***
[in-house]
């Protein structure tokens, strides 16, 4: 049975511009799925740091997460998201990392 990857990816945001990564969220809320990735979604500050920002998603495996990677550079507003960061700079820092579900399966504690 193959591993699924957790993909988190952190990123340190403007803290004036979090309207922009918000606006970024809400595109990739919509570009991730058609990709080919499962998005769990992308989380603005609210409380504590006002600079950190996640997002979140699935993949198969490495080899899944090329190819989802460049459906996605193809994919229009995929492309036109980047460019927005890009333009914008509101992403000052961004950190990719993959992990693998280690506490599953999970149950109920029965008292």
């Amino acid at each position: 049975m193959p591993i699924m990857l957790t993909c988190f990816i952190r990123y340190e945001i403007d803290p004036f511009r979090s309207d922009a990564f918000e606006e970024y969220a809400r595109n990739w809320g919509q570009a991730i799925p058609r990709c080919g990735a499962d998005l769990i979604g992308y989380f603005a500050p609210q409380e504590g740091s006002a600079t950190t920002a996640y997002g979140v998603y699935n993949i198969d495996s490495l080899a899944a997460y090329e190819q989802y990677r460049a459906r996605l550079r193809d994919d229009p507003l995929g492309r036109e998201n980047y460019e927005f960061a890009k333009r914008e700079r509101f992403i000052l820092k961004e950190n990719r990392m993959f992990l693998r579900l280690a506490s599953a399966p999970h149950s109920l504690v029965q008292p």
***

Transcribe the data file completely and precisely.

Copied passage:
[in-house]
């Protein structure tokens, strides 16, 4: 049975511009799925740091997460998201990392 990857990816945001990564969220809320990735979604500050920002998603495996990677550079507003960061700079820092579900399966504690 193959591993699924957790993909988190952190990123340190403007803290004036979090309207922009918000606006970024809400595109990739919509570009991730058609990709080919499962998005769990992308989380603005609210409380504590006002600079950190996640997002979140699935993949198969490495080899899944090329190819989802460049459906996605193809994919229009995929492309036109980047460019927005890009333009914008509101992403000052961004950190990719993959992990693998280690506490599953999970149950109920029965008292």
């Amino acid at each position: 049975m193959p591993i699924m990857l957790t993909c988190f990816i952190r990123y340190e945001i403007d803290p004036f511009r979090s309207d922009a990564f918000e606006e970024y969220a809400r595109n990739w809320g919509q570009a991730i799925p058609r990709c080919g990735a499962d998005l769990i979604g992308y989380f603005a500050p609210q409380e504590g740091s006002a600079t950190t920002a996640y997002g979140v998603y699935n993949i198969d495996s490495l080899a899944a997460y090329e190819q989802y990677r460049a459906r996605l550079r193809d994919d229009p507003l995929g492309r036109e998201n980047y460019e927005f960061a890009k333009r914008e700079r509101f992403i000052l820092k961004e950190n990719r990392m993959f992990l693998r579900l280690a506490s599953a399966p999970h149950s109920l504690v029965q008292p």